Board Games Spark Play-Based Learning While Inspiring Critical Thinking & Problem Solving
From classics to original creations, board games have much to offer regarding learning. Almost any game will encourage the development of critical thinking and problem-solving skills, and specific games help players to hone in on particular skills or topics. By exploring local resources for playing games, creating new games, and digging into the history of games, families can maximize the educational potential of a great family pastime!
Dating back to the Victorian era, board games as we know them have been a popular form of entertainment for close to two centuries (though their roots stretch even further back in time). Sometimes seen these days as a low-tech version of computer-based games, board games have lots to offer within the realms of both entertainment and education. In addition to providing an exciting and engaging screen-free gaming experience, board games can encourage the development of essential thinking skills, as well as important content-area knowledge. From basic math skills to world geography, board games have much to offer – especially when daylight hours are short!
The benefits of board game play are myriad and range from the development of motor skills to gain an understanding of basic economics. Accessible to players of all ages, board games addressing almost every possible skill and topic exist. The benefits depend on the game played, of course, but at the very least, most games promote critical thinking and problem-solving skills, and support players in learning to communicate about their understanding (or lack thereof) of game play and their feelings about the outcome of a game. Board games are especially helpful in teaching the idea of fairness to young players, who might struggle with losing but can learn to understand that the context in which they lost is one that is fair and is, perhaps, dependent upon chance.
Explorations of board games begin, of course, with playtime. Families can dig through their own collections to search for favorites, or diversify by exploring new game structures and themes. Many libraries have board game collections available for patrons to try out (see list below), and some libraries even allow board games to be borrowed and taken home – check with your local librarian to find out whether borrow-able games are easily accessible to you. To find a game that matches with specific skills and/or topics, try the Center for Games and Learning’s Games List, which can be searched and filtered based on type and ability. While the games list is not exhaustive, it offers a quick and simple means of finding games to match specific needs or interests.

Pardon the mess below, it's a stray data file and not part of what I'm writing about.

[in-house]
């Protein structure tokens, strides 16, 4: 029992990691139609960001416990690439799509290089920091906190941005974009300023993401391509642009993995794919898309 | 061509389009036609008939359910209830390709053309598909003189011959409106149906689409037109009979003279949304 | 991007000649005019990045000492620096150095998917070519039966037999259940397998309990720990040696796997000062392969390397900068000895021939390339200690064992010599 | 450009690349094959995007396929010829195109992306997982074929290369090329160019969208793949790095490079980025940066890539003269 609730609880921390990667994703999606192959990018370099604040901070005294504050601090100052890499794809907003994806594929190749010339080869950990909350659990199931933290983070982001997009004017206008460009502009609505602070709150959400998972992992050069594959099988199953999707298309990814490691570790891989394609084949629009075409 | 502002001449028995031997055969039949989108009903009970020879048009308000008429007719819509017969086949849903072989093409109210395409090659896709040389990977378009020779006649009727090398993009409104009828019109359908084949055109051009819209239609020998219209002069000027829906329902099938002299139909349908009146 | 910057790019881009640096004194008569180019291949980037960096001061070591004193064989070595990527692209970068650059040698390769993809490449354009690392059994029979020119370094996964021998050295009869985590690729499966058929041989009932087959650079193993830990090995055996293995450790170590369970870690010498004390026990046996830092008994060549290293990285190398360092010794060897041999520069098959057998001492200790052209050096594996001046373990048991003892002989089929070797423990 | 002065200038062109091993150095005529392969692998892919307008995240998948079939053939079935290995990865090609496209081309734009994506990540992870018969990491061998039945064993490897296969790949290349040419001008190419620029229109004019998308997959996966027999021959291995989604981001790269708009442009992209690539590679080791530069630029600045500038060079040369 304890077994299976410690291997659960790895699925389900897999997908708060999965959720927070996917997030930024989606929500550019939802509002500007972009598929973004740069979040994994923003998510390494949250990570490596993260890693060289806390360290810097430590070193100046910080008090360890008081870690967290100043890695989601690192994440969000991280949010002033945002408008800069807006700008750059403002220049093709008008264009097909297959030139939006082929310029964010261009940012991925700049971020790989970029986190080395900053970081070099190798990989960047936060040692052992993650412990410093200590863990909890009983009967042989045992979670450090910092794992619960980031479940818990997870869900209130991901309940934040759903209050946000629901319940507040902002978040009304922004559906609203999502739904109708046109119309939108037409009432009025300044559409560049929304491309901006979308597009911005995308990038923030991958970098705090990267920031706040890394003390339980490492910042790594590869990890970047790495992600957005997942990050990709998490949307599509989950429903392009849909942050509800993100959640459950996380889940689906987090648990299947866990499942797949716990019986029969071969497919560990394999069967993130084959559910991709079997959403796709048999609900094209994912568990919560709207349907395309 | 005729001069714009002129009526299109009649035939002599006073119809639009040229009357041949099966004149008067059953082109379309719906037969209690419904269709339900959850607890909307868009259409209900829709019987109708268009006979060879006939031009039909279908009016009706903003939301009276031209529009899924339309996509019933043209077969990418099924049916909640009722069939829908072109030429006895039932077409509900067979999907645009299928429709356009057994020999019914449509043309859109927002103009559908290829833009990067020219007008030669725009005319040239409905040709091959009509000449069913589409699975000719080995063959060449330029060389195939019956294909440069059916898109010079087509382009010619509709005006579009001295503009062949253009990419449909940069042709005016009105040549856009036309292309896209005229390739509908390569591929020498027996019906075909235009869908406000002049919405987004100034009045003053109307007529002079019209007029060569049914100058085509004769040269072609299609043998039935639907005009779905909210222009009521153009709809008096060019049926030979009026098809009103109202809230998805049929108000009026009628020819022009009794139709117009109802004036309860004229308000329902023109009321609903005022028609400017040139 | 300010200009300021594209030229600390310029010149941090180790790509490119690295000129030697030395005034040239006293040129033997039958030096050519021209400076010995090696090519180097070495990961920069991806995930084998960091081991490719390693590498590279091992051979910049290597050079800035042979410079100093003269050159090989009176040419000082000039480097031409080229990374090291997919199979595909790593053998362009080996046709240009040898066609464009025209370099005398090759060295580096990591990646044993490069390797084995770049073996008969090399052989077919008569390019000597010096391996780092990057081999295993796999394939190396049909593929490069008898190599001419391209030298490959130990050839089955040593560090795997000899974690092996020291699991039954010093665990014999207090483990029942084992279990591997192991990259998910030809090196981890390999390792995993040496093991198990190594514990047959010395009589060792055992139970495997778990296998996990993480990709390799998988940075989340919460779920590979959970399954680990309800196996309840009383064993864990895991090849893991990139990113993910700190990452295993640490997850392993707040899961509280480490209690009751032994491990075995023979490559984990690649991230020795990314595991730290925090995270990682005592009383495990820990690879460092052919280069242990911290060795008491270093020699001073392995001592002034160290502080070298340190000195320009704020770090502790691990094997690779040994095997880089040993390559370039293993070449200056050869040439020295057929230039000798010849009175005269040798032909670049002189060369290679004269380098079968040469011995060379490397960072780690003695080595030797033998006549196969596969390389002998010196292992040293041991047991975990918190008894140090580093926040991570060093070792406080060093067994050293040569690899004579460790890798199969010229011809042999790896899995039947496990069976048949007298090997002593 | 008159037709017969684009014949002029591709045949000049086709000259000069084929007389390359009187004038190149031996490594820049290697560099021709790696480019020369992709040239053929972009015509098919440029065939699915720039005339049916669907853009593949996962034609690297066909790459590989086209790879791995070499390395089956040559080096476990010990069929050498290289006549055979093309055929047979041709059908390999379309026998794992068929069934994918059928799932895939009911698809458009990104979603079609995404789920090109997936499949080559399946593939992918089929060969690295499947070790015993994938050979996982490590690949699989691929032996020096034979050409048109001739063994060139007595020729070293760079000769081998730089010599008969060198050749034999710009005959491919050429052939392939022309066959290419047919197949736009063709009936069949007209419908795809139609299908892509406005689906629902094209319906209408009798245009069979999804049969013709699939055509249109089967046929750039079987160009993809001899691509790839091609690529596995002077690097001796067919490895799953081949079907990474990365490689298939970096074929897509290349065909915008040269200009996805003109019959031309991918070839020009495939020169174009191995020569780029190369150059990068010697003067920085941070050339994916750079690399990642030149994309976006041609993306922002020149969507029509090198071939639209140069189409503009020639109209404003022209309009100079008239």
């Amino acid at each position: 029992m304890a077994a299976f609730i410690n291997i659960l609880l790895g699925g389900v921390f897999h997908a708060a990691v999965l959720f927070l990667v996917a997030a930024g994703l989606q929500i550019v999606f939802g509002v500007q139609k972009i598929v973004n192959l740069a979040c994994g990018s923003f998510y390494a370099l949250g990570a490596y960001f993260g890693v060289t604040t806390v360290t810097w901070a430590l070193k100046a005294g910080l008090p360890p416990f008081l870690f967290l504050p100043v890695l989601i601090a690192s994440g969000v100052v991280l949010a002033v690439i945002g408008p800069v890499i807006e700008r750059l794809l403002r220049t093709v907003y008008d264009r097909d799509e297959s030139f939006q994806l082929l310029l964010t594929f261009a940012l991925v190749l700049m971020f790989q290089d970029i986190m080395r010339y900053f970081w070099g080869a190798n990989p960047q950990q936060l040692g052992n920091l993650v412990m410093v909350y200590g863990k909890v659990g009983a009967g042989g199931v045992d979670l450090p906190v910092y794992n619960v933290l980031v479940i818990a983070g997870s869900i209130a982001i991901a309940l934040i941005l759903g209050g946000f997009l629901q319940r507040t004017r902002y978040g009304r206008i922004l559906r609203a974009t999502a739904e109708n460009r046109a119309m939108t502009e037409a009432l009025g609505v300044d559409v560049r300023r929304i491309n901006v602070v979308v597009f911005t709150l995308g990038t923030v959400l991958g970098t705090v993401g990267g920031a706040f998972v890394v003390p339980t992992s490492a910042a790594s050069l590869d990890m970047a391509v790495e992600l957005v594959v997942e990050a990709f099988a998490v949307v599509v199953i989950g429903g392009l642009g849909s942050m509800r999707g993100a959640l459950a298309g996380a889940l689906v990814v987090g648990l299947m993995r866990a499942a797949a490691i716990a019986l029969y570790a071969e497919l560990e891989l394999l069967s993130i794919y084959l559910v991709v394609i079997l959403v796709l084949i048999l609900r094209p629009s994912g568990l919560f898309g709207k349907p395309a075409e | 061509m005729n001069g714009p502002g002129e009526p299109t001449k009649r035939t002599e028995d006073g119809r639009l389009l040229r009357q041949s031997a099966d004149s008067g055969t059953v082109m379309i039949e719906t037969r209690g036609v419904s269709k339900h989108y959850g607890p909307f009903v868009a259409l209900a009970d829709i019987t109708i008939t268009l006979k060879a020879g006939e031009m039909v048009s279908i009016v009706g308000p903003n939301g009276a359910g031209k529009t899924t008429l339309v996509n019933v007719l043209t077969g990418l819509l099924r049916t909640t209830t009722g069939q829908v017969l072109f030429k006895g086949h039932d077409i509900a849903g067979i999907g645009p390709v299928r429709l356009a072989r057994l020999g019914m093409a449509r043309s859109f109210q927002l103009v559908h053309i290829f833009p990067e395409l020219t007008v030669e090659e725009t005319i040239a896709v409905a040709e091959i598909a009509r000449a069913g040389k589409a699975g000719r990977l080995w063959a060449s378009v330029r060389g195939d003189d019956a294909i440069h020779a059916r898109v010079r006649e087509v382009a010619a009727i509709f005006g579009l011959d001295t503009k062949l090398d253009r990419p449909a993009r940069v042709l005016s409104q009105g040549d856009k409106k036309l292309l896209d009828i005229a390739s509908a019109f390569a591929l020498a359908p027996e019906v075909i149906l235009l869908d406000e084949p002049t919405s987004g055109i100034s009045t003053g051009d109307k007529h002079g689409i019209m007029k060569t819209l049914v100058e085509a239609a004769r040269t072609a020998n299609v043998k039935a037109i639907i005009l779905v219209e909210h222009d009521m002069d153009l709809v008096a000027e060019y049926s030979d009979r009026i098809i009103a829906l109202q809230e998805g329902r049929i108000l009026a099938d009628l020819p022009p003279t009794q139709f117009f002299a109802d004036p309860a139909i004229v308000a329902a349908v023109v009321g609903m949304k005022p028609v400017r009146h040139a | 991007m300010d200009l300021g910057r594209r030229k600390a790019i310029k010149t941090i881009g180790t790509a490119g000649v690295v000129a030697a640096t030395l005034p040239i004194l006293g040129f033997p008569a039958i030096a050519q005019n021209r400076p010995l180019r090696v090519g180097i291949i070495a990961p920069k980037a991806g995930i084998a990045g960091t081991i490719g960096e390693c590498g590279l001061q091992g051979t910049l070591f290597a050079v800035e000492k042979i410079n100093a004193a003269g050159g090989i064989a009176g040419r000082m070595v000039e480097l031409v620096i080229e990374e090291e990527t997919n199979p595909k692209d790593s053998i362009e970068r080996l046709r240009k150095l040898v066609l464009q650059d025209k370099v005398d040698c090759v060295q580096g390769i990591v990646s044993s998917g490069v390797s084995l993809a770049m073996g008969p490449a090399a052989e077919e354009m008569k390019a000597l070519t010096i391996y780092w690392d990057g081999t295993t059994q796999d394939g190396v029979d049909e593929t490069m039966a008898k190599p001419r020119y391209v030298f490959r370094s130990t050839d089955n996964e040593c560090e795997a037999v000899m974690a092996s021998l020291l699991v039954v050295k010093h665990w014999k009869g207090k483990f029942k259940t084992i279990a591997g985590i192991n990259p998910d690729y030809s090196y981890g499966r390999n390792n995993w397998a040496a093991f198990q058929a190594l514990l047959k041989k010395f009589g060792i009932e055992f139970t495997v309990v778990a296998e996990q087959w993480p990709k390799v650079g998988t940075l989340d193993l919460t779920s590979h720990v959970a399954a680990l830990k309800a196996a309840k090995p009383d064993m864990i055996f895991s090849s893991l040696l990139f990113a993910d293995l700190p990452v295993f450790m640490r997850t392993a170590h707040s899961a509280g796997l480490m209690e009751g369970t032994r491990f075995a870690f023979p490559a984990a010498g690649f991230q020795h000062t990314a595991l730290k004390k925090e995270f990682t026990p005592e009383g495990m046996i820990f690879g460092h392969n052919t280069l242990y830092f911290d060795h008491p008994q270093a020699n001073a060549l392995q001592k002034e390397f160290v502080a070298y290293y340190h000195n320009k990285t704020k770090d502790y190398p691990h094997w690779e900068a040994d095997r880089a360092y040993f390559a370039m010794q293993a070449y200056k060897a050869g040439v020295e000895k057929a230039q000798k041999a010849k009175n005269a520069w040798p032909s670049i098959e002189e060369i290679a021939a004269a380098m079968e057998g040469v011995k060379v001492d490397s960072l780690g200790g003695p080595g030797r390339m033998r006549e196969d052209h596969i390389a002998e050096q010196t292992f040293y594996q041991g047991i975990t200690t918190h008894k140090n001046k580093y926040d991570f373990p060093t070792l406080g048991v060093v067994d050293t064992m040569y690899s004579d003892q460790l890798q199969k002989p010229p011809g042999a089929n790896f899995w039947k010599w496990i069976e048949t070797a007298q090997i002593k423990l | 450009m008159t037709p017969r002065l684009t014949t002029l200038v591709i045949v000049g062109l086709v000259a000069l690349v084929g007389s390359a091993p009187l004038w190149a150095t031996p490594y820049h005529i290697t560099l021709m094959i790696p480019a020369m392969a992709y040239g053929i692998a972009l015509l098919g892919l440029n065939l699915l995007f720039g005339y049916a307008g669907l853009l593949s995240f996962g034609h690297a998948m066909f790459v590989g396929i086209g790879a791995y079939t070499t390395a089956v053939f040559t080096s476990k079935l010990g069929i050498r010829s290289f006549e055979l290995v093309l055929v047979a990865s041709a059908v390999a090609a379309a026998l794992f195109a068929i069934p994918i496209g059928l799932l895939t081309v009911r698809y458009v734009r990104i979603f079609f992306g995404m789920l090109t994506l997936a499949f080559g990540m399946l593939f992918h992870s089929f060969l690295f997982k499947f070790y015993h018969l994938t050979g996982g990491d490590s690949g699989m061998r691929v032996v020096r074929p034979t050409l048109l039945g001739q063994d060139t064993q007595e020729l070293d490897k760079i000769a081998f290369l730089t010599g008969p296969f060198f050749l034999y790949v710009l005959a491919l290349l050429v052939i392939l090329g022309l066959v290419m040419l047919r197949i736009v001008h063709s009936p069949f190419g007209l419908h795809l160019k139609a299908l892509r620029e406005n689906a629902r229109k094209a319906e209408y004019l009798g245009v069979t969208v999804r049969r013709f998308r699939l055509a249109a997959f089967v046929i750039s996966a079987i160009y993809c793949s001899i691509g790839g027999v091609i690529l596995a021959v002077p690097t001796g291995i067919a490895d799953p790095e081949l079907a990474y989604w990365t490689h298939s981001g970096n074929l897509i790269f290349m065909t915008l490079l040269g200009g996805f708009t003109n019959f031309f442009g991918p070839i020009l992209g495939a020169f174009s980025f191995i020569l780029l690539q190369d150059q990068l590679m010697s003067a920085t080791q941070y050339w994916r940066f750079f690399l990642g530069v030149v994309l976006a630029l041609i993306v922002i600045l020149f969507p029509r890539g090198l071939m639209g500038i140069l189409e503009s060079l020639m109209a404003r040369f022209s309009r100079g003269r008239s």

In addition to supporting the development of necessary academic and thinking skills, board games can serve for older learners as a lens through which to explore more complex topics. Teens can, for example, learn about the inner workings of cooperatives while learning the value of cooperation by playing The Toolbox for Education and Social Action’s locally-created Co-Opoly: The Game of Cooperatives.
Alongside the embedded learning offered by the actual playing of educational board games, players can learn from games by exploring the evolution of popular games and by learning about the roots of games. A simple internet search can turn up pictures of boards and boxes from favorite games like Chutes and Ladders, Twister, and Clue can reveal much about the games’ history and how American culture has changed since they were introduced.
Learning about the roots of games like mancala (from Africa) or dominoes (from Italy) can help players to understand the culture and historical context in which they were developed. Information about the history and development of many games – board and otherwise – can be found at the Elliot Avedon Virtual Museum of Games – an online resource offering a wealth of information.
Another way to learn through the study of board games is by making homemade board games. Families can create games to exercise creativity, share their knowledge about a specific subject, or to better understand the mechanics of game play on any level. By using a template, modeling a familiar game, or creating an all-new structure, families can create their very own unique games that speak to family values, shared experiences, or common interests. Games can even be created as gifts, and game-making is an activity that easily adapts itself to match the interests and skills of those participating.